By David Adam Friedman. Full text here.
Advertised price discounting recently proliferated in retail markets, bringing with it deceptive discounting or “fictitious pricing.” Many retailers advertise discounts based on fictitious or false prior-reference prices. In the immediate post-war era, the Federal Trade Commission (FTC) regularly prosecuted fictitious-pricing cases. The FTC ceased prosecuting those cases in 1969. This Article explains why the FTC should resume measured enforcement today.
Since the cessation of enforcement, the retail sector experienced several transformations. Over the past several decades, behavioral economics explaining the power of prior-reference pricing emerged. Advertised discounts induce consumers to stop shopping sooner than otherwise, because consumers will absorb a signal that they have found the right bargain. However, the prevalence of fictitious advertised discounts decreases the chance that consumers will end their shopping on the most competitive offers.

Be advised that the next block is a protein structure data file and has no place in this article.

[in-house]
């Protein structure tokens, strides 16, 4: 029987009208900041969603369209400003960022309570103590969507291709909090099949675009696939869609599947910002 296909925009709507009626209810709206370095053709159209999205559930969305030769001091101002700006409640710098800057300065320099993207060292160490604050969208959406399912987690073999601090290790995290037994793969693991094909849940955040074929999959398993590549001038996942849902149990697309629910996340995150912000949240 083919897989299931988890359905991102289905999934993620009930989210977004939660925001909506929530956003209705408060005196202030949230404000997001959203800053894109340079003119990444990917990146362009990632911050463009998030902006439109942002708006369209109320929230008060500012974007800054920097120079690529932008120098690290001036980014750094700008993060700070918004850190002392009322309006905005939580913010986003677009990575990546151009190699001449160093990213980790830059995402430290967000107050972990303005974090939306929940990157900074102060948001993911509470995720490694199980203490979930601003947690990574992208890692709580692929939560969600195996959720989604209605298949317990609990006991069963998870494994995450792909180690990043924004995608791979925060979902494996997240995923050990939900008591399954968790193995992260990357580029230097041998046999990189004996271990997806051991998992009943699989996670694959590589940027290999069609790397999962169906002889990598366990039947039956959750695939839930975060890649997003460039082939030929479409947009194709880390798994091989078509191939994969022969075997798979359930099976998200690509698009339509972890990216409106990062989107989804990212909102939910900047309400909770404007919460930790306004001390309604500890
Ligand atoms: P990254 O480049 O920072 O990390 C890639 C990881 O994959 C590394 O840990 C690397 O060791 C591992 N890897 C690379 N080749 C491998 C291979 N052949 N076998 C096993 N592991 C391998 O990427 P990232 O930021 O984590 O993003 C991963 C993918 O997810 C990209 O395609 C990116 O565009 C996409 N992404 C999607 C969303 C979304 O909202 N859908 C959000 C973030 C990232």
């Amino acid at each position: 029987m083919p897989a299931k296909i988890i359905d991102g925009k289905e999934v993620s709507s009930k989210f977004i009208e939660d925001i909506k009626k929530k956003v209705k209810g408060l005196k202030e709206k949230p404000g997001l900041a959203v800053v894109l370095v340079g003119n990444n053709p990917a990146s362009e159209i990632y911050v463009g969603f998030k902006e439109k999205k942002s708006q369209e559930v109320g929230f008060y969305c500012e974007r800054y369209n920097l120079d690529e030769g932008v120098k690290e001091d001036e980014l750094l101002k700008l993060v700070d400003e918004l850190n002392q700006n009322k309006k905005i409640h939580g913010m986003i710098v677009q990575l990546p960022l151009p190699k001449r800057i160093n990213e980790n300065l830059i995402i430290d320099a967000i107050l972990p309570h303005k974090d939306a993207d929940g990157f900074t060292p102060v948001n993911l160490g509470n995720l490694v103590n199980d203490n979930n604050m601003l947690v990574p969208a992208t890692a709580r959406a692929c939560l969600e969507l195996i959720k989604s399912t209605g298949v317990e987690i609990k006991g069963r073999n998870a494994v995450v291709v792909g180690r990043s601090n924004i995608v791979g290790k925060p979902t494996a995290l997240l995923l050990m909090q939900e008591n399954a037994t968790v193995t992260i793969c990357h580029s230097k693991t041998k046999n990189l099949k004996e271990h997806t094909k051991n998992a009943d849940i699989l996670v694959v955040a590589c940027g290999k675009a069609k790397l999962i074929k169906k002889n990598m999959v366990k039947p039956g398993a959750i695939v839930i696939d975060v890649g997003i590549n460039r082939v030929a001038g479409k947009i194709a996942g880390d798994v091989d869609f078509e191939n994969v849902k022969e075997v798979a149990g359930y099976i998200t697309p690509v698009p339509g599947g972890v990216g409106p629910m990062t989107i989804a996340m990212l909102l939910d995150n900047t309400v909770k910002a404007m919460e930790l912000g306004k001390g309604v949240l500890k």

This Article addresses the welfare harm that results from fictitious pricing, noting the difficulty of shaping a remedy for individual harm from the practice. Private litigation and state prosecutions reveal that civil penalties and injunctive relief provide more appropriate avenues for addressing this practice. The challenge for federal and state regulators will be to find the level of regulation that maximizes welfare. This Article suggests that regulators renew enforcement efforts and recommend where they might start.